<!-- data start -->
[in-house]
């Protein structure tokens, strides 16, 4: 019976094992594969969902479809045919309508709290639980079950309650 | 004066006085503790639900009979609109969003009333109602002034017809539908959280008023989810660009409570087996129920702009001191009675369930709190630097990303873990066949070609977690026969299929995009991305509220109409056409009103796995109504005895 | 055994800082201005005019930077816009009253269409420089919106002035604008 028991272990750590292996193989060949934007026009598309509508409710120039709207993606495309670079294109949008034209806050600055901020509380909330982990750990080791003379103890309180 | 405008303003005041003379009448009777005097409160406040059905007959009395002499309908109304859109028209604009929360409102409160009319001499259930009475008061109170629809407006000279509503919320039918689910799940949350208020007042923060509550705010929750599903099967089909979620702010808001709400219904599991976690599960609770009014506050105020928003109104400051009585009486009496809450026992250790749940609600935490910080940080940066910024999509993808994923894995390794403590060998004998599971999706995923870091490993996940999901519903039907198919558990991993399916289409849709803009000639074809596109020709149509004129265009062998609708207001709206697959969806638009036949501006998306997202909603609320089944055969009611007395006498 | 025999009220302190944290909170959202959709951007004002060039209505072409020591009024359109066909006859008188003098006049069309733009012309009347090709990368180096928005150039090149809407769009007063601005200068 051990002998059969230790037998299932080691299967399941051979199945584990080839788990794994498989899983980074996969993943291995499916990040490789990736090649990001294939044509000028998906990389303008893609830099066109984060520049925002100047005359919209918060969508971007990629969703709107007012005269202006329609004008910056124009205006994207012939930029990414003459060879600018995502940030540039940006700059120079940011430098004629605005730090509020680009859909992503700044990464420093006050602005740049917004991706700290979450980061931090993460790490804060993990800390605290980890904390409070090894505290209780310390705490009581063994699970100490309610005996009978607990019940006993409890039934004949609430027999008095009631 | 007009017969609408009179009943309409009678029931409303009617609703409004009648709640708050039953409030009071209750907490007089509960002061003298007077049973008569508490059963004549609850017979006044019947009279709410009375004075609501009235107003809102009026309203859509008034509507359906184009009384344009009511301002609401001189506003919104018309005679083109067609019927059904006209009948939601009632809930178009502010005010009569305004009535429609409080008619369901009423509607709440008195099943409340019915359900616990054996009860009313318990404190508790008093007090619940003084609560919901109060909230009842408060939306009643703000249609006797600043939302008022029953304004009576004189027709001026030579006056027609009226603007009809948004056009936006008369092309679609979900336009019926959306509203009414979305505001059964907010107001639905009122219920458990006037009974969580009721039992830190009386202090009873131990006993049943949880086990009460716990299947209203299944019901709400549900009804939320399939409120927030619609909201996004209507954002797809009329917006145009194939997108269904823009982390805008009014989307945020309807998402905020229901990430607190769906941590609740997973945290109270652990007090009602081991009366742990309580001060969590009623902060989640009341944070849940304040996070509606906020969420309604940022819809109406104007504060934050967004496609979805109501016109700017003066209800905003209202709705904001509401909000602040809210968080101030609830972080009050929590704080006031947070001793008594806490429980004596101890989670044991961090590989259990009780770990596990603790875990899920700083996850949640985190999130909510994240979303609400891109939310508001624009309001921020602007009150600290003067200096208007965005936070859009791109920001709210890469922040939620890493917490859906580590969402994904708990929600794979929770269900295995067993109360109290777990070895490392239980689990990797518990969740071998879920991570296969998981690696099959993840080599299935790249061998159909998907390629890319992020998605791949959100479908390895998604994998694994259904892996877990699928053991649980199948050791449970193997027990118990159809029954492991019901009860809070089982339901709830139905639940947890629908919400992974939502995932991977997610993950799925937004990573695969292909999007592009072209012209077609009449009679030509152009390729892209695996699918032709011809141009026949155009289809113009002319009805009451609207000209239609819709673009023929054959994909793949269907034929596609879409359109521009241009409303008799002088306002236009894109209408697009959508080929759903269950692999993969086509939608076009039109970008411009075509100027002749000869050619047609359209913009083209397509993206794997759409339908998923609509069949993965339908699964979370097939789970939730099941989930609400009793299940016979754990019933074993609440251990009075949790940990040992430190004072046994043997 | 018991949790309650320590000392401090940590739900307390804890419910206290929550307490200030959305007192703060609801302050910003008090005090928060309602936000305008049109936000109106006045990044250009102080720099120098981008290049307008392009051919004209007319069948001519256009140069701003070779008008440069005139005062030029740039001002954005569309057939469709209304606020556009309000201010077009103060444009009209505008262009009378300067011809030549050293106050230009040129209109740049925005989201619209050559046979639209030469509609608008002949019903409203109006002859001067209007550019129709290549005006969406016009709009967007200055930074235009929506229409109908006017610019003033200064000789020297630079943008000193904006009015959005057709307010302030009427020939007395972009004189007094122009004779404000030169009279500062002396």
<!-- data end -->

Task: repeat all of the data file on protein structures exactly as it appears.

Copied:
[in-house]
């Protein structure tokens, strides 16, 4: 019976094992594969969902479809045919309508709290639980079950309650 | 004066006085503790639900009979609109969003009333109602002034017809539908959280008023989810660009409570087996129920702009001191009675369930709190630097990303873990066949070609977690026969299929995009991305509220109409056409009103796995109504005895 | 055994800082201005005019930077816009009253269409420089919106002035604008 028991272990750590292996193989060949934007026009598309509508409710120039709207993606495309670079294109949008034209806050600055901020509380909330982990750990080791003379103890309180 | 405008303003005041003379009448009777005097409160406040059905007959009395002499309908109304859109028209604009929360409102409160009319001499259930009475008061109170629809407006000279509503919320039918689910799940949350208020007042923060509550705010929750599903099967089909979620702010808001709400219904599991976690599960609770009014506050105020928003109104400051009585009486009496809450026992250790749940609600935490910080940080940066910024999509993808994923894995390794403590060998004998599971999706995923870091490993996940999901519903039907198919558990991993399916289409849709803009000639074809596109020709149509004129265009062998609708207001709206697959969806638009036949501006998306997202909603609320089944055969009611007395006498 | 025999009220302190944290909170959202959709951007004002060039209505072409020591009024359109066909006859008188003098006049069309733009012309009347090709990368180096928005150039090149809407769009007063601005200068 051990002998059969230790037998299932080691299967399941051979199945584990080839788990794994498989899983980074996969993943291995499916990040490789990736090649990001294939044509000028998906990389303008893609830099066109984060520049925002100047005359919209918060969508971007990629969703709107007012005269202006329609004008910056124009205006994207012939930029990414003459060879600018995502940030540039940006700059120079940011430098004629605005730090509020680009859909992503700044990464420093006050602005740049917004991706700290979450980061931090993460790490804060993990800390605290980890904390409070090894505290209780310390705490009581063994699970100490309610005996009978607990019940006993409890039934004949609430027999008095009631 | 007009017969609408009179009943309409009678029931409303009617609703409004009648709640708050039953409030009071209750907490007089509960002061003298007077049973008569508490059963004549609850017979006044019947009279709410009375004075609501009235107003809102009026309203859509008034509507359906184009009384344009009511301002609401001189506003919104018309005679083109067609019927059904006209009948939601009632809930178009502010005010009569305004009535429609409080008619369901009423509607709440008195099943409340019915359900616990054996009860009313318990404190508790008093007090619940003084609560919901109060909230009842408060939306009643703000249609006797600043939302008022029953304004009576004189027709001026030579006056027609009226603007009809948004056009936006008369092309679609979900336009019926959306509203009414979305505001059964907010107001639905009122219920458990006037009974969580009721039992830190009386202090009873131990006993049943949880086990009460716990299947209203299944019901709400549900009804939320399939409120927030619609909201996004209507954002797809009329917006145009194939997108269904823009982390805008009014989307945020309807998402905020229901990430607190769906941590609740997973945290109270652990007090009602081991009366742990309580001060969590009623902060989640009341944070849940304040996070509606906020969420309604940022819809109406104007504060934050967004496609979805109501016109700017003066209800905003209202709705904001509401909000602040809210968080101030609830972080009050929590704080006031947070001793008594806490429980004596101890989670044991961090590989259990009780770990596990603790875990899920700083996850949640985190999130909510994240979303609400891109939310508001624009309001921020602007009150600290003067200096208007965005936070859009791109920001709210890469922040939620890493917490859906580590969402994904708990929600794979929770269900295995067993109360109290777990070895490392239980689990990797518990969740071998879920991570296969998981690696099959993840080599299935790249061998159909998907390629890319992020998605791949959100479908390895998604994998694994259904892996877990699928053991649980199948050791449970193997027990118990159809029954492991019901009860809070089982339901709830139905639940947890629908919400992974939502995932991977997610993950799925937004990573695969292909999007592009072209012209077609009449009679030509152009390729892209695996699918032709011809141009026949155009289809113009002319009805009451609207000209239609819709673009023929054959994909793949269907034929596609879409359109521009241009409303008799002088306002236009894109209408697009959508080929759903269950692999993969086509939608076009039109970008411009075509100027002749000869050619047609359209913009083209397509993206794997759409339908998923609509069949993965339908699964979370097939789970939730099941989930609400009793299940016979754990019933074993609440251990009075949790940990040992430190004072046994043997 | 018991949790309650320590000392401090940590739900307390804890419910206290929550307490200030959305007192703060609801302050910003008090005090928060309602936000305008049109936000109106006045990044250009102080720099120098981008290049307008392009051919004209007319069948001519256009140069701003070779008008440069005139005062030029740039001002954005569309057939469709209304606020556009309000201010077009103060444009009209505008262009009378300067011809030549050293106050230009040129209109740049925005989201619209050559046979639209030469509609608008002949019903409203109006002859001067209007550019129709290549005006969406016009709009967007200055930074235009929506229409109908006017610019003033200064000789020297630079943008000193904006009015959005057709307010302030009427020939007395972009004189007094122009004779404000030169009279500062002396």